I am a registered nurse in the US, and I'd like to get some information on how nursing works in the UK...for example:
1. Are nurses called "Registered Nurses" or "Licensed Nurses" or are they referred to as another name? Here in the US, they are referred to as Registered Nurses (RN's).
2. What is the process for becoming a nurse in the UK?
3. How might a nurse in the UK be recruited to work in the US or vise versa.
4. What is the hiring process to be placed in acute care?
I am sorry but I disagree, UK nurses have just as much ethical, moral and legal responsibility, if not more. As you rightly point out it is not uncommon for ratios of 1:10. I actually work with a ratio of 1:12 and have on occasion worked 1:24. Surely this is a huge ethical, moral and legal responsibility? Also if you are working within the NHS then patient care should be centered around a multidisciplinary approach which brings together all the ethical, legal and moral decisions and responsibilities.
Whilst UK nurses are "not responsible for heart/lung/bowel sounds" I think you will find a large number do in fact cannulate, catheterize, carry out venepuncture, etc. I work in a large district general hospital and I would say 90% of nurses carry out those roles.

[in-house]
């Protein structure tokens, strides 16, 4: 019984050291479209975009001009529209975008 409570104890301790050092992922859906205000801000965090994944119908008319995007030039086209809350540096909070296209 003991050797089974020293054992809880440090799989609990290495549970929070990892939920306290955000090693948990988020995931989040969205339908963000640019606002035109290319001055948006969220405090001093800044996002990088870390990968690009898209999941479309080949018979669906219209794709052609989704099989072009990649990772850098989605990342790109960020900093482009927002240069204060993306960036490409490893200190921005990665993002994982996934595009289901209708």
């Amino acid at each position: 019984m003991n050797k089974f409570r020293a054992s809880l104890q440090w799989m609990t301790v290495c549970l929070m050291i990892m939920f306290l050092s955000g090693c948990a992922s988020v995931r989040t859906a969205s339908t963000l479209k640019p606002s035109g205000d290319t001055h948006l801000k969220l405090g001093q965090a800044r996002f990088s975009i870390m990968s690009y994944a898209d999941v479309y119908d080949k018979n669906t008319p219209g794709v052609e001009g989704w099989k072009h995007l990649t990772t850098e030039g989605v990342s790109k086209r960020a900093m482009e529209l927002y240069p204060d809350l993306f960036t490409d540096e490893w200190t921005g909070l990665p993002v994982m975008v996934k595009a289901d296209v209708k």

I also have to say that US nurses aren't trained better just differently to UK nurses, and that being responsible for "heart/lung and bowel sounds" doesn't necessarily make you a better nurse.
Being a nurse is not only about being able to carry out technical aspects, such as B.P. monitoring, for example, but being able to care for people who are unwell and not able in some way to care for themselves. Being a nurse is about showing compassion, understanding, strength and stamina, as well as reassuring and alleviating fears. Many patients I have cared for really couldn't care what their B.P. is, sometimes all they want is for someone to be there to hold there hand, to listen and to explain things.
Last edit by Karen30 on Aug 30, '03
Yes your right, you do have to still do post qualifying courses to cannulate, etc... But most nurses where I work in the North West do attend these.
However, I think it is only a nurse who places limitations on herself, if you want to know how to learn to read CT scans, auscultate heart, bowel, lung sounds...there is no reason why you can't learn to do these things, it's just that some nurses chose not to learn these things because the demands on nurses are that great already that this would place an even larger burden on overworked, underpaid nurses in this country
Last edit by Karen30 on Sep 1, '03